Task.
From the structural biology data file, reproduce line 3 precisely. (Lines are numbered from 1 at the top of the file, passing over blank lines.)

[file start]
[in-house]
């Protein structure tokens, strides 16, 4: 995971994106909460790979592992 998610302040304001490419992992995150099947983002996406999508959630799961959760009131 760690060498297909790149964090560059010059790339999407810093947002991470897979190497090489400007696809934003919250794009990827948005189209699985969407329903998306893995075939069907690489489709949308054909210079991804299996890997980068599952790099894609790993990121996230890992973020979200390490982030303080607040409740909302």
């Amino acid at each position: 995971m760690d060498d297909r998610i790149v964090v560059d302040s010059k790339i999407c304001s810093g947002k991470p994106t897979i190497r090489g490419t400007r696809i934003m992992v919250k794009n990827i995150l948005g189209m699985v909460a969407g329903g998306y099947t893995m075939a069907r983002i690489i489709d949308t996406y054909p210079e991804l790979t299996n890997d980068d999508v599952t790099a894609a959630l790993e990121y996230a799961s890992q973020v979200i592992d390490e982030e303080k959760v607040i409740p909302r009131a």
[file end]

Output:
């Amino acid at each position: 995971m760690d060498d297909r998610i790149v964090v560059d302040s010059k790339i999407c304001s810093g947002k991470p994106t897979i190497r090489g490419t400007r696809i934003m992992v919250k794009n990827i995150l948005g189209m699985v909460a969407g329903g998306y099947t893995m075939a069907r983002i690489i489709d949308t996406y054909p210079e991804l790979t299996n890997d980068d999508v599952t790099a894609a959630l790993e990121y996230a799961s890992q973020v979200i592992d390490e982030e303080k959760v607040i409740p909302r009131a």